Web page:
Oh, the games people play — but maybe not paid for with bitcoin.
Much has been made about the lack of use cases for bitcoin to be used in the world at large, as in real commerce applications, and where transactions are both friction-filled and scarce. Turns out that the marquee name in cryptocurrency may be still relegated to the sidelines of speculation.
Consider the news, as reported via sites such as beincrypto and elsewhere, that late last week the gaming platform Chess.com said it would be re-installing support for bitcoin and BitPay (the processor tied to transactions) used as a payment choice for premium subscriptions.
But not so fast. Turns out, as ethereumworldnews.com reported, the site has had to “temporarily” suspend payments done with bitcoin, in part due what has been termed “super frustrating” know your customer (KYC) hurdles, and the fact that BitPay has a $10 limit per transaction. According to the report, the more than 27.3 million members of the site will have to pay using fiat. The site said, per commentary from Chess.com CEO Erik Allebest, “I did NOT know that we can’t receive more than $10 at a time on this account!? It didn’t say that anywhere I saw.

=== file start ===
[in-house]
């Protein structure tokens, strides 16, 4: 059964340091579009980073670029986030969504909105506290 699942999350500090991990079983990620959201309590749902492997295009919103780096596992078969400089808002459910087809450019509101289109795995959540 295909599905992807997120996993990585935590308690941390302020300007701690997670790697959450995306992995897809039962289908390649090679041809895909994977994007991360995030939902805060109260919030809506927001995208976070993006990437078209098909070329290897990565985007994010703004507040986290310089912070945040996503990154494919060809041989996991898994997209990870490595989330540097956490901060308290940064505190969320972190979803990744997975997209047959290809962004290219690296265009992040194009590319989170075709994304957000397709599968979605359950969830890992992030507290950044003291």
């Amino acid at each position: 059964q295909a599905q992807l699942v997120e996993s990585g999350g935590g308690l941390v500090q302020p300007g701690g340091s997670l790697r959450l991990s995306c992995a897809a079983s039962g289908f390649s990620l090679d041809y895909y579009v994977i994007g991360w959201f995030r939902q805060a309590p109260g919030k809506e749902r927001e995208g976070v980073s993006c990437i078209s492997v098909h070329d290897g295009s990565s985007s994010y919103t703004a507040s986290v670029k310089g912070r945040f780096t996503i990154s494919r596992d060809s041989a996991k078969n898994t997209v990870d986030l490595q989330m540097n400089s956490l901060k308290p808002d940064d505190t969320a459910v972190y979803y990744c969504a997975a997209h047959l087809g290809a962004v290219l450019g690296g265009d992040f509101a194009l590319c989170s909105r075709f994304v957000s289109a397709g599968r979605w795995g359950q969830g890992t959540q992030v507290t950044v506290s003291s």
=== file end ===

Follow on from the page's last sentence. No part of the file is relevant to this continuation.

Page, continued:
“Anyway, in order to accept our membership payments I have to send in my personal utility bills or mortgage documents, photos of my drivers license or passport, and a bunch of company documents. That’s super frustrating, and given that I’m out of town, impossible until next week :/ Anyway, I will get to it, but I have to say that this is a frustrating amount of bureaucracy, and I hope these KYC issues get resolved one day.”
In illumination of the friction that might be in place using BitPay — and by extension, bitcoin as a payment method — beincrypto.com noted that the Chess.com CEO had received 100 automated emails from BitPay that stated the payments could not be completed. The verification data must manually be reviewed by BitPay. And in reference to why Chess.com had withdrawn support in the past, that strategic move was due in part to sliding interest in, and volumes of, cryptocurrency payments in general.
In another shift away from cryptocurrencies by a gaming outfit, Stream said at the end of 2017 that it stopped accepting bitcoin amid high transaction fees, which at the time stood at $20 per transaction.